From the depths of Dublin to championing diversity in literature, former CA intern Namra Amir shares her amazing journey into publishing with some helpful hints along the way!
It’s been a full year since I was a Creative Access intern, and what a year it has been!
Becoming a Creative Access intern was the best thing that ever happened to me. It genuinely has changed my life for the better.
Hailing from Ireland, I didn’t think my prospects of breaking into the publishing industry were high at home. It is fiercely competitive in Dublin, the industry is smaller and there aren’t any BAME initiatives. I didn’t even know BAME schemes existed until I stumbled across Creative Access! I thought not being a UK citizen would hinder my chances, but thankfully it wasn’t the case.
I wanted to work in publishing because I have a goal of championing diversity in literature. I studied English Literature at Manchester University and throughout the four years, I didn’t encounter much ethnic writing until I conducted my own thesis on Muslim Female writers. I had to go searching for these writers and I always wondered how easier it could have been if I found it sooner.
So when I applied for my internship with Creative Access, I was pleasantly surprised to be supported by people who felt similarly about my passion.
I can still remember interview prepping with Anouska (Director of Talent) and her impressed tone when I told her about my thesis struggles and desire to rectify the situation. She was so encouraging and I felt truly grateful to be heard.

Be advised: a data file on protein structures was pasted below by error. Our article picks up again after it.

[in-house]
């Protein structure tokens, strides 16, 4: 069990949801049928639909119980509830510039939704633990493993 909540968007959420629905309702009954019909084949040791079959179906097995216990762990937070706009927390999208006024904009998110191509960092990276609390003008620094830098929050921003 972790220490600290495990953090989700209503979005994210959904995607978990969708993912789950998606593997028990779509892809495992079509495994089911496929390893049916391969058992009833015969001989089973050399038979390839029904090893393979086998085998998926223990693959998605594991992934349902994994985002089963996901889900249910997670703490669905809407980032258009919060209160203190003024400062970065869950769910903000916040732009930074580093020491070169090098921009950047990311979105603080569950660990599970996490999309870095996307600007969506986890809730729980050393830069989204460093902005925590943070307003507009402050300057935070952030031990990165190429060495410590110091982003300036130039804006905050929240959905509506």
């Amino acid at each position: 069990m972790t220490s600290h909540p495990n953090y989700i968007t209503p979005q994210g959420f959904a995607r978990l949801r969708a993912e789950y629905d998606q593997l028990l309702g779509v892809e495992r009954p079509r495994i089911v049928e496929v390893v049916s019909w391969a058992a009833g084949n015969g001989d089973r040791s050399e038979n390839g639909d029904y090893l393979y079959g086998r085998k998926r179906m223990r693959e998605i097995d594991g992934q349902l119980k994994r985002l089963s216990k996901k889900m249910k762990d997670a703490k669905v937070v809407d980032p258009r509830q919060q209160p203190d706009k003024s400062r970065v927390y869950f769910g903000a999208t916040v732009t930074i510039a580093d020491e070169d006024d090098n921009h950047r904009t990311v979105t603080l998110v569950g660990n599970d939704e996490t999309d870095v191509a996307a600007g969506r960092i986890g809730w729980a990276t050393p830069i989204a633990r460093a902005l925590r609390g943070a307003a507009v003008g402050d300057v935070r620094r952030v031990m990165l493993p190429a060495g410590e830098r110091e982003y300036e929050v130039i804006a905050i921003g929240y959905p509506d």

Then I landed my dream internship at Faber & Faber. Never in a million years did I think I would get it. It was everything I wanted; a mix of poetry and fiction. The home of Irish poet Seamus Heaney, whose poetry I learned at school. Also the home of Nadeem Aslam, an amazing Pakistani novelist. A mix of both my ethnicities combined, exactly what I wanted!
For three months, I was surrounded by the writers who I adored and the most hardworking and talented staff. From publicity to marketing, editorial and rights, I learnt so many valuable lessons about publishing. While learning about the industry, I also made friends for life at Faber who mentored and guided me consistently. The three months ended and I had finished with a wealth of publishing knowledge. But I desperately wanted to stay. Thankfully I did when a job opening appeared in the publicity department.
I’ve had so many memorable moments at Faber: My birthday was the same night of the Man Booker Party and I got to celebrate twenty three with the winner of the prize, Anna Burns author of Milkman! I’ll never forget that. I got to meet Sally Rooney, author of Normal People and I did fan girl when I asked her to sign my copy of the book.
It’s been a year since I was an intern at Faber & Faber and now I’m a Marketing Assistant for the Children’s team at Bloomsbury. Though my job and company has changed, the connections I’ve built remain strong. I went back to Creative Access to give an induction talk and pass on what I’ve learnt. Though I no longer need mentoring from my Creative Access mentor, we have become close friends who still catch up. The family I created at Faber & Faber are still checking in and championing my success.
All of this is thanks to Creative Access. Faber & Faber and Creative Access have become my home away from home and I know how lucky I am to have been given the chance to work and learn from them. I’ll forever be grateful to both.
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